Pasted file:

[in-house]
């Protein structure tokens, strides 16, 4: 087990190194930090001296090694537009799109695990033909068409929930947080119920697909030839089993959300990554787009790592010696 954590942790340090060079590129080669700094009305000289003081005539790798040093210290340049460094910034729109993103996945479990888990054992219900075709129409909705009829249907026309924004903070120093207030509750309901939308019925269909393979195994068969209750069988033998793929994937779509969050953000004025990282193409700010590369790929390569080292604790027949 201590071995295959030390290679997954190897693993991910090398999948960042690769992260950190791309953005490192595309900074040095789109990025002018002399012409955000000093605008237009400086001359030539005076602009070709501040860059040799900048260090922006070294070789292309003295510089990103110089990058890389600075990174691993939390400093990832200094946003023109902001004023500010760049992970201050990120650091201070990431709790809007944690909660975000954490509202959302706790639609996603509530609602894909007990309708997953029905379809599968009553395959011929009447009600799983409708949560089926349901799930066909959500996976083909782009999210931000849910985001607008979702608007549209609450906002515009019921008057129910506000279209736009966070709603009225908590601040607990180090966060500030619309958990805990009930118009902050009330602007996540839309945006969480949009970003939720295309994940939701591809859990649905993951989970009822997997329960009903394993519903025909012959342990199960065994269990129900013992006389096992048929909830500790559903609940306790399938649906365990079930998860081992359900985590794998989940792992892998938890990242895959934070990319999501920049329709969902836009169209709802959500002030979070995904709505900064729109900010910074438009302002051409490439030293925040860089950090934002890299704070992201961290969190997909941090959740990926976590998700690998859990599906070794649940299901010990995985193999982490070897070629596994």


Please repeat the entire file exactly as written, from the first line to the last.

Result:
[in-house]
């Protein structure tokens, strides 16, 4: 087990190194930090001296090694537009799109695990033909068409929930947080119920697909030839089993959300990554787009790592010696 954590942790340090060079590129080669700094009305000289003081005539790798040093210290340049460094910034729109993103996945479990888990054992219900075709129409909705009829249907026309924004903070120093207030509750309901939308019925269909393979195994068969209750069988033998793929994937779509969050953000004025990282193409700010590369790929390569080292604790027949 201590071995295959030390290679997954190897693993991910090398999948960042690769992260950190791309953005490192595309900074040095789109990025002018002399012409955000000093605008237009400086001359030539005076602009070709501040860059040799900048260090922006070294070789292309003295510089990103110089990058890389600075990174691993939390400093990832200094946003023109902001004023500010760049992970201050990120650091201070990431709790809007944690909660975000954490509202959302706790639609996603509530609602894909007990309708997953029905379809599968009553395959011929009447009600799983409708949560089926349901799930066909959500996976083909782009999210931000849910985001607008979702608007549209609450906002515009019921008057129910506000279209736009966070709603009225908590601040607990180090966060500030619309958990805990009930118009902050009330602007996540839309945006969480949009970003939720295309994940939701591809859990649905993951989970009822997997329960009903394993519903025909012959342990199960065994269990129900013992006389096992048929909830500790559903609940306790399938649906365990079930998860081992359900985590794998989940792992892998938890990242895959934070990319999501920049329709969902836009169209709802959500002030979070995904709505900064729109900010910074438009302002051409490439030293925040860089950090934002890299704070992201961290969190997909941090959740990926976590998700690998859990599906070794649940299901010990995985193999982490070897070629596994």